From mid-April, something wondrous begins to happen in the depths of British woodlands. Lured up towards the sun by vernal song, bluebells come to life. Spilling out beneath the trees like a royal-blue carpet, they are the promise of spring fulfilled – a magical reawakening that never fails to cast a spell over you. Although be warned – if you hear a bluebell ring, death may soon follow. And if you pick them, you may never be seen again. This is according to fairies, though, and as previously discussed, they are not to be trusted!
Spilling out beneath the trees like a royal-blue
carpet, bluebells are the promise of spring fulfilled
In folklore, it is said that wearing a garland of bluebells compels you to speak the truth. Hang them on your bed and they’re said to ward off bad dreams. However, they do not bring out the best in bees, whose criminal fraternity can be found chewing holes in the base of the tubular bell and sipping the nectar before buzzing off without pollinating the flower. This phenomenon is known as ‘stealing’ and is not to be encouraged, should you come across any bees that look like they might be troublemakers.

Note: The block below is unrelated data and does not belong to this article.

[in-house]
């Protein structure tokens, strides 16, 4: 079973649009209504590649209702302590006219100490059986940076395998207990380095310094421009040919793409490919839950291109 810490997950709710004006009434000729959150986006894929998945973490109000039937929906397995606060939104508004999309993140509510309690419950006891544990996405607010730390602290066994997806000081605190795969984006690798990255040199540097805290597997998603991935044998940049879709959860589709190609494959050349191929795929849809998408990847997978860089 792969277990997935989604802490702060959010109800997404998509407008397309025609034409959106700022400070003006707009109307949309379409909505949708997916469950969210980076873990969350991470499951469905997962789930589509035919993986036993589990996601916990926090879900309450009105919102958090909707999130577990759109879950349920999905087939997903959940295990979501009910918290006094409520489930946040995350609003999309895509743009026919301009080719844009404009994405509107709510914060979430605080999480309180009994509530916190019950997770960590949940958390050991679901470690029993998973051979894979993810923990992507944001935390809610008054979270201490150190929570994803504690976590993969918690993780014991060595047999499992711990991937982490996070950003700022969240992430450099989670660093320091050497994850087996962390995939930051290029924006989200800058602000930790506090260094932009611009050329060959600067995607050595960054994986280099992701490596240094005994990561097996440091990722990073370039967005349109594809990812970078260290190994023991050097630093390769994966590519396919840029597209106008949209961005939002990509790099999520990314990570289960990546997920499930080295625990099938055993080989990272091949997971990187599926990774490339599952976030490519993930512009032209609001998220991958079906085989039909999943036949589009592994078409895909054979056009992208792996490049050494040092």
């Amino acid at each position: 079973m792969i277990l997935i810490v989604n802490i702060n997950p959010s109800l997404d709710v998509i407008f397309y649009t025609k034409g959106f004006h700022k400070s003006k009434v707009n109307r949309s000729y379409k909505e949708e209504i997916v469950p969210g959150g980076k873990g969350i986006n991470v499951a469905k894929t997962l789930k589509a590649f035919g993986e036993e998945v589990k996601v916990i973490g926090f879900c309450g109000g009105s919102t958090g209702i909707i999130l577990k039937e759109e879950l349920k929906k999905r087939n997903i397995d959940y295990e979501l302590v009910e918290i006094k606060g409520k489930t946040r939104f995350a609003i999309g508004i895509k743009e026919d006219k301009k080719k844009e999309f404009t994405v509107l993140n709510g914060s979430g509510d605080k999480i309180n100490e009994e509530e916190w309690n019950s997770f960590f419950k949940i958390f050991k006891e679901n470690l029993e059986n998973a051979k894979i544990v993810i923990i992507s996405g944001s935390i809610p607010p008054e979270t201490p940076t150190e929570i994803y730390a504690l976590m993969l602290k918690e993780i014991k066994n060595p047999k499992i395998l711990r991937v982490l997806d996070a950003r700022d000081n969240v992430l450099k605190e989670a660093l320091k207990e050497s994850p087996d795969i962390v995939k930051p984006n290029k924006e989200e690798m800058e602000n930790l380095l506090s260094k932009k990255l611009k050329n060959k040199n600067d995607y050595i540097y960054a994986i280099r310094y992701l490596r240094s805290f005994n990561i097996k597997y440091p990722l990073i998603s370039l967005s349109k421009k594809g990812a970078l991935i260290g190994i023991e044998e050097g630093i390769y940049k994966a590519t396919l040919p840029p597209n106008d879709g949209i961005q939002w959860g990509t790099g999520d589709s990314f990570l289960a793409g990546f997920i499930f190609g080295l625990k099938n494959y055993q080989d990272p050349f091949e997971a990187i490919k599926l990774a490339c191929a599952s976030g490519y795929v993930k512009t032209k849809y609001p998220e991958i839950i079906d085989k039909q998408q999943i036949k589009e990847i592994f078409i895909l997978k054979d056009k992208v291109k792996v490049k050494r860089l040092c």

The sap of the bluebell has a gummy quality to it and was used in the Bronze Age to attach feathers to arrows and, later, to bind books. The Elizabethans used the starch to stiffen their ruffs. Both Emily and Anne Bronte made the flowers the subject of poems and, since the blue beauties usually emerge around the 23rd April, they are linked in the national consciousness with our Patron Saint of England St George. It doesn’t get more thoroughly British than that.
At Jo Malone London, we wanted our Wild Bluebell Cologne to capture the flowers’ fresh, earthy sweetness, layered with a delicate dewiness, and to summon that mood of spring. The British love of bluebells is a romance that will last for lifetimes to come.